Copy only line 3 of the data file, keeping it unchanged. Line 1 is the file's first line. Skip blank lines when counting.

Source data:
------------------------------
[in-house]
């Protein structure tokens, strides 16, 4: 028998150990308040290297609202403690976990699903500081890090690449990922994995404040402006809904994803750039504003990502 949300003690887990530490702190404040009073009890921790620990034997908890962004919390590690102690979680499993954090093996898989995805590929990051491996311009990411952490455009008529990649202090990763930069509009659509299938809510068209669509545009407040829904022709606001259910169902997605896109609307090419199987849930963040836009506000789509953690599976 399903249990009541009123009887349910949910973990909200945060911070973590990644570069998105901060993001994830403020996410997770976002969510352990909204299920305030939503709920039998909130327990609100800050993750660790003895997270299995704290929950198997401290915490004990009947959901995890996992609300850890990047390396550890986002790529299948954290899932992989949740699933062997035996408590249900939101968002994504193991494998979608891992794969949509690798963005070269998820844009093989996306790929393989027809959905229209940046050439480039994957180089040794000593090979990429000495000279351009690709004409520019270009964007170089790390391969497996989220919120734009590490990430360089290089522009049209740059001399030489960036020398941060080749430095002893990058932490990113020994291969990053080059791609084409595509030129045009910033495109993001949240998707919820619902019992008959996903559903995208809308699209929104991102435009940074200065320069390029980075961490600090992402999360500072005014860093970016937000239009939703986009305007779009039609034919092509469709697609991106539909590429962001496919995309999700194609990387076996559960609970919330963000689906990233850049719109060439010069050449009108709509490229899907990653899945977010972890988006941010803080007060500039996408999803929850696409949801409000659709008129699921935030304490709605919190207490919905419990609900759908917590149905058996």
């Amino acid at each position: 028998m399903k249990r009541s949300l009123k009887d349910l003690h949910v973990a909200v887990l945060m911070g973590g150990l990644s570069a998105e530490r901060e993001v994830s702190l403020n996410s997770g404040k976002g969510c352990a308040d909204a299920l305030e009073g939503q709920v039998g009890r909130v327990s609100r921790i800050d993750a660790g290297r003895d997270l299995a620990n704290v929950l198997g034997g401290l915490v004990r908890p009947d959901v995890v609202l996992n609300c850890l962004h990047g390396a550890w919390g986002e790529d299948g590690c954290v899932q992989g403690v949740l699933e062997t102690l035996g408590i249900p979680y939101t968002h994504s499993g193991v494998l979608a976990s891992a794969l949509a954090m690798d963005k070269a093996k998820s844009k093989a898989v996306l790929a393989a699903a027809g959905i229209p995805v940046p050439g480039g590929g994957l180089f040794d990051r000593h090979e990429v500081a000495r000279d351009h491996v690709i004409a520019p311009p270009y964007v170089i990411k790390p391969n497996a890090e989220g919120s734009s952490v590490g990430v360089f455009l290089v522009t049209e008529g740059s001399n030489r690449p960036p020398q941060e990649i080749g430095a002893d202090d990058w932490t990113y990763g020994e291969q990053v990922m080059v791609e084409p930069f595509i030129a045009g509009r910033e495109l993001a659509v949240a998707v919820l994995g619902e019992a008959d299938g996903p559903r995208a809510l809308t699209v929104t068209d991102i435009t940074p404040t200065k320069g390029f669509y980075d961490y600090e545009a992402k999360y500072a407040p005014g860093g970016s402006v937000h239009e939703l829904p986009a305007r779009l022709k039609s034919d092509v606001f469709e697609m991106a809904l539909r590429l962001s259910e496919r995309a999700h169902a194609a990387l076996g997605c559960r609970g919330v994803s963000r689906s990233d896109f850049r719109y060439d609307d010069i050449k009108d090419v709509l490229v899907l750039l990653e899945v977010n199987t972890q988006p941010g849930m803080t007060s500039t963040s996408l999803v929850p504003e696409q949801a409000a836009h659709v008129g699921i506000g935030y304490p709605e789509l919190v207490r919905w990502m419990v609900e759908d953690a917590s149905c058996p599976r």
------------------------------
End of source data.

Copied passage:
């Amino acid at each position: 028998m399903k249990r009541s949300l009123k009887d349910l003690h949910v973990a909200v887990l945060m911070g973590g150990l990644s570069a998105e530490r901060e993001v994830s702190l403020n996410s997770g404040k976002g969510c352990a308040d909204a299920l305030e009073g939503q709920v039998g009890r909130v327990s609100r921790i800050d993750a660790g290297r003895d997270l299995a620990n704290v929950l198997g034997g401290l915490v004990r908890p009947d959901v995890v609202l996992n609300c850890l962004h990047g390396a550890w919390g986002e790529d299948g590690c954290v899932q992989g403690v949740l699933e062997t102690l035996g408590i249900p979680y939101t968002h994504s499993g193991v494998l979608a976990s891992a794969l949509a954090m690798d963005k070269a093996k998820s844009k093989a898989v996306l790929a393989a699903a027809g959905i229209p995805v940046p050439g480039g590929g994957l180089f040794d990051r000593h090979e990429v500081a000495r000279d351009h491996v690709i004409a520019p311009p270009y964007v170089i990411k790390p391969n497996a890090e989220g919120s734009s952490v590490g990430v360089f455009l290089v522009t049209e008529g740059s001399n030489r690449p960036p020398q941060e990649i080749g430095a002893d202090d990058w932490t990113y990763g020994e291969q990053v990922m080059v791609e084409p930069f595509i030129a045009g509009r910033e495109l993001a659509v949240a998707v919820l994995g619902e019992a008959d299938g996903p559903r995208a809510l809308t699209v929104t068209d991102i435009t940074p404040t200065k320069g390029f669509y980075d961490y600090e545009a992402k999360y500072a407040p005014g860093g970016s402006v937000h239009e939703l829904p986009a305007r779009l022709k039609s034919d092509v606001f469709e697609m991106a809904l539909r590429l962001s259910e496919r995309a999700h169902a194609a990387l076996g997605c559960r609970g919330v994803s963000r689906s990233d896109f850049r719109y060439d609307d010069i050449k009108d090419v709509l490229v899907l750039l990653e899945v977010n199987t972890q988006p941010g849930m803080t007060s500039t963040s996408l999803v929850p504003e696409q949801a409000a836009h659709v008129g699921i506000g935030y304490p709605e789509l919190v207490r919905w990502m419990v609900e759908d953690a917590s149905c058996p599976r």